Monday, 10 June 2013

Changing the Default Conventions used in Prism for the Windows Runtime

Prism for the Windows Runtime specifies a ViewModelLocator object, that can be used to manage the instantiation of view models and their associations to views. This approach has the advantage that there’s a single class that’s responsible for view model instantiation.

The ViewModelLocator class uses an attached property, AutoWireViewModel, to associate view models with views. In the view’s XAML this attached property is set to true to indicate that the view model should be automatically connected to the view. When the property is set to true the AutoWireViewModelChanged event handler (in the ViewModelLocator object) runs which first attempts to resolve the view model from any mappings that have been registered by the Register method of the ViewModelLocator object (for more info see my previous blog post). If the view model cannot be resolved using this approach, the method falls back to using a convention-based approach to resolve the correct view model type. This convention assumes that:

  1. View models are in the same assembly as the view types.
  2. Views are in a .Views child namespace.
  3. View names end with “Page”.
  4. View models are in a .ViewModels child namespace.
  5. View model names correspond with view names and end with “ViewModel”.

Using this convention, a view named MainPage must be located in a .Views child namespace, with its view model being named MainPageViewModel, which resides in a .ViewModels child namespace in the same assembly.

However, Prism doesn’t force you to use this convention. If you wish to change it, you can. For instance, you may choose to have your view models in a separate assembly.

Overriding Prism’s Default Conventions

In order to demonstrate how to override Prism’s default conventions I’ve modified my sample PhotoViewer app so that both views and view models reside in the same Pages folder and .Pages child namespace.

pages

Prism’s default convention specifies that Views can be located in a .Views child namespace. In order to override this convention the FrameNavigationService object must be configured to look for views in a location other than the Views folder. This can be achieved by overriding the GetPageType method (from the MvvmAppBase class) in the App class, and by adding code to define the page location and naming convention.

protected override Type GetPageType(string pageToken)
{
    var assemblyQualifiedAppType = this.GetType().GetTypeInfo().AssemblyQualifiedName;
    var pageNameWithParameter = assemblyQualifiedAppType.Replace(this.GetType().FullName, this.GetType().Namespace + ".Pages.{0}Page");
    var viewFullName = string.Format(CultureInfo.InvariantCulture, pageNameWithParameter, pageToken);
    var viewType = Type.GetType(viewFullName);
    return viewType;
}

This method simply redefines the convention for locating and naming views by specifying that they can be located in a .Pages child namespace, and that view names end with “Page”. If the app is run at this point the MainPage will be displayed, but it will be devoid of photo thumbnails because the MainPageViewModel will not be supplying any data to the view as it can’t be located.

To solve this problem the ViewModelLocator class must be configured to look for view models in a location other than the ViewModels folder in the same assembly. This can be achieved by overriding the OnInitialize method (from the MvvmAppBase class) in the App class, and invoking the static ViewModelLocator.SetDefaultViewTypeToViewModelTypeResolver method, passing in a delegate that specifies a view type and returns a corresponding view model type.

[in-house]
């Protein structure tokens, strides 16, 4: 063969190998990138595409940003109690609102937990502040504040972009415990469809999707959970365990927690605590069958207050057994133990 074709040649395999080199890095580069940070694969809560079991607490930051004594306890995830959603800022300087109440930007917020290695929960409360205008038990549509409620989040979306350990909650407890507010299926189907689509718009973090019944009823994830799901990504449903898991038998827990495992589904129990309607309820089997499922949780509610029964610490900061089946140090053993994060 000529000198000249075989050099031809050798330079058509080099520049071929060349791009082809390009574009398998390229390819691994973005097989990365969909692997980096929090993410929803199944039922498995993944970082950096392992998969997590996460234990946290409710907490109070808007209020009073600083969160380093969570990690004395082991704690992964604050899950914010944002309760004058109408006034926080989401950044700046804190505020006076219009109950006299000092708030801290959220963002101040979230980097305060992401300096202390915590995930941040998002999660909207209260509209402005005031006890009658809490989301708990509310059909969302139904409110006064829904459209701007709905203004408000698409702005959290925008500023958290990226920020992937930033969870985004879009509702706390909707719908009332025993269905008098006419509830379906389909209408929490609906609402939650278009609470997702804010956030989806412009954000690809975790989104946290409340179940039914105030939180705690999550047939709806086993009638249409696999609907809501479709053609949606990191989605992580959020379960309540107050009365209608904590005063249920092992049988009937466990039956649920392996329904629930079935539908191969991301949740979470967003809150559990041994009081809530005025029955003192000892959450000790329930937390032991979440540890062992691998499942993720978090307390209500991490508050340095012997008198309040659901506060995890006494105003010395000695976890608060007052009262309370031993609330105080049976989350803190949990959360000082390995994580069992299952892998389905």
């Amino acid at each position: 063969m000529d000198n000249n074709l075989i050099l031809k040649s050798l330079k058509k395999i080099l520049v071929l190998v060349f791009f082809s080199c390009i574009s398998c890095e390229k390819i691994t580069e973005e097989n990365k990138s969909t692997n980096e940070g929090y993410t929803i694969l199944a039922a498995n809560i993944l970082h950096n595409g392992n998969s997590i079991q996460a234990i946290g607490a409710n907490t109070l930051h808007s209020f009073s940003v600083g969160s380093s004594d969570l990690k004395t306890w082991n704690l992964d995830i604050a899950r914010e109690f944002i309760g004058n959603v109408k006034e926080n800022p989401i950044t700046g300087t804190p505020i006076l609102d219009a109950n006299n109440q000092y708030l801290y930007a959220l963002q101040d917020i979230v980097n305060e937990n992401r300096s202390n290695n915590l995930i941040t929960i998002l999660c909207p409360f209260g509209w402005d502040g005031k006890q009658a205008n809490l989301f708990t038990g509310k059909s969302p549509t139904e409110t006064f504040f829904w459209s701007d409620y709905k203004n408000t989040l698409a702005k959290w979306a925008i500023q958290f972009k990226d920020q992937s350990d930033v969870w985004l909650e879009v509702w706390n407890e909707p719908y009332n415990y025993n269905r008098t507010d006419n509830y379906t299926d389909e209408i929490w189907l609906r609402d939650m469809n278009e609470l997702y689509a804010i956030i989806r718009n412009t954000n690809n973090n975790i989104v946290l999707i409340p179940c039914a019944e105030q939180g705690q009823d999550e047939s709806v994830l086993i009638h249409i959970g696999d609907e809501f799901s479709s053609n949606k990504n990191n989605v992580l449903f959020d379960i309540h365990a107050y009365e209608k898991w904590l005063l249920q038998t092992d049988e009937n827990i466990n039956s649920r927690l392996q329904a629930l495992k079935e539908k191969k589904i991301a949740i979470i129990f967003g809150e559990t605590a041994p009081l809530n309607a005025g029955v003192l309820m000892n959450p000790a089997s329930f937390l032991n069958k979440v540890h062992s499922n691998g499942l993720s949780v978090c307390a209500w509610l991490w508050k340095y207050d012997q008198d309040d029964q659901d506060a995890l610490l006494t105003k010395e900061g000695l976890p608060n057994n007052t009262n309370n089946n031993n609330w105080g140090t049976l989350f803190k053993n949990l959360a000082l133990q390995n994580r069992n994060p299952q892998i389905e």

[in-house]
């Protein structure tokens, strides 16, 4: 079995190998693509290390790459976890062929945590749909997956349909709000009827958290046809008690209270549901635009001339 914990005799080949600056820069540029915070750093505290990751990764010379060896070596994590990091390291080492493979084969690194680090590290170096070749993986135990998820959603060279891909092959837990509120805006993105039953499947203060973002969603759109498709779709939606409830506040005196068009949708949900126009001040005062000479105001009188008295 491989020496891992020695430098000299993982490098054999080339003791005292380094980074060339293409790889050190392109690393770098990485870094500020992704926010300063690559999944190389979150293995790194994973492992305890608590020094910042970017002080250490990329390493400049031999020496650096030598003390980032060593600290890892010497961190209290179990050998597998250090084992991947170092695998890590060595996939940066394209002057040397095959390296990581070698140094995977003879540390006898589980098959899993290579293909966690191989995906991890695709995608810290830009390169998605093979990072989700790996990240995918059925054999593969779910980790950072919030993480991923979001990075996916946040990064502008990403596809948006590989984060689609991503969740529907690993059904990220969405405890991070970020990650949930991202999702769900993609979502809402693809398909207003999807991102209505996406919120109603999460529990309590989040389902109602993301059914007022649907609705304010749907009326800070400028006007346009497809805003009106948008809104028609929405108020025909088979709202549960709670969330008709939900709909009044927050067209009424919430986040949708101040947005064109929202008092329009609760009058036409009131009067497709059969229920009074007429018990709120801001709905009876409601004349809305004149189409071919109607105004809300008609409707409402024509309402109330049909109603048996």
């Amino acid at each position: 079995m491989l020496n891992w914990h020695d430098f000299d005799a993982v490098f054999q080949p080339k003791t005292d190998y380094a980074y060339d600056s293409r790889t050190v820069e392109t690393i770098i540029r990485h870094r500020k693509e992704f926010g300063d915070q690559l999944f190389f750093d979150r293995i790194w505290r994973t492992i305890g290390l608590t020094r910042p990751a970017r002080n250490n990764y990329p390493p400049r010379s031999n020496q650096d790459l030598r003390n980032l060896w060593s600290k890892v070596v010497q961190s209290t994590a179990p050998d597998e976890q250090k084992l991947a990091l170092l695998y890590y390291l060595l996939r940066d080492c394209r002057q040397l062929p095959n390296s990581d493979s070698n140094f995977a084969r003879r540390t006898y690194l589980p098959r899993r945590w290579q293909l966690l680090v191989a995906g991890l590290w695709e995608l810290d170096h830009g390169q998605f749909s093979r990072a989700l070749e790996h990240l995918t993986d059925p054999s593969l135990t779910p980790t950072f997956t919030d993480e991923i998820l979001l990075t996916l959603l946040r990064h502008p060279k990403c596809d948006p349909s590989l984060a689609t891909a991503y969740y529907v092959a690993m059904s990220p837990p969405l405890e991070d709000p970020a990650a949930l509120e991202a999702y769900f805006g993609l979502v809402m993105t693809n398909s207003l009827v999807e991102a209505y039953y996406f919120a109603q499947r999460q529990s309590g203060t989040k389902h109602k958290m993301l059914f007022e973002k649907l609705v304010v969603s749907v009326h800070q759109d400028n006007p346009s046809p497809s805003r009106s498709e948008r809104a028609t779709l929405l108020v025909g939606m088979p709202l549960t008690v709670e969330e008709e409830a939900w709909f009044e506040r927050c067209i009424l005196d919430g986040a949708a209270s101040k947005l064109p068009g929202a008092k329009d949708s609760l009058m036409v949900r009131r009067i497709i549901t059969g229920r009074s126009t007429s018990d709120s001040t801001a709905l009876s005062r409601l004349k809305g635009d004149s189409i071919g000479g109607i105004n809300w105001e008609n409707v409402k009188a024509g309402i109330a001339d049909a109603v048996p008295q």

protected override void OnInitialize(IActivatedEventArgs args)
{
    _container.RegisterInstance<INavigationService>(NavigationService);
    _container.RegisterType<IRepository, FileSystemRepository>(new ContainerControlledLifetimeManager());
 
    ViewModelLocator.SetDefaultViewTypeToViewModelTypeResolver((viewType) =>
        {
            var viewModelTypeName = string.Format(CultureInfo.InvariantCulture, "PhotoViewer.Pages.{0}ViewModel, PhotoViewer, Version=1.0.0.0, Culture=neutral, PublicKeyToken=495efabf0725380b", viewType.Name);
            var viewModelType = Type.GetType(viewModelTypeName);
            return viewModelType;
        });
}

As previously explained, the method first registers the NavigationService instance and FileSystemRepository type with the Unity container, so that the view model classes can take dependencies on them. The delegate passed into the SetDefaultViewTypeToViewModelTypeResolver method then simply redefines the convention for locating view models by specifying that they can be located in the PhotoViewer.Pages namespace, and that view model names end with “ViewModel”.

While the convention I’ve adopted here is not recommended, it does demonstrate how to override the default convention specified by Prism. For small apps the default convention will most likely suffice. However, for larger apps you may wish to move your view models into a separate assembly, such as a PCL.

Summary

You do not have to use the default conventions that are defined by Prism to locate and name views and views models. To change the convention for naming and locating views you can override the GetPageType method in your App class. To change the convention for naming, locating, and associating view models with views you should invoke the static ViewModelLocator.SetDefaultViewTypeToViewModelTypeResolver method, and pass in a delegate that specifies a view type and returns a corresponding view model type.

The sample app can be downloaded here.

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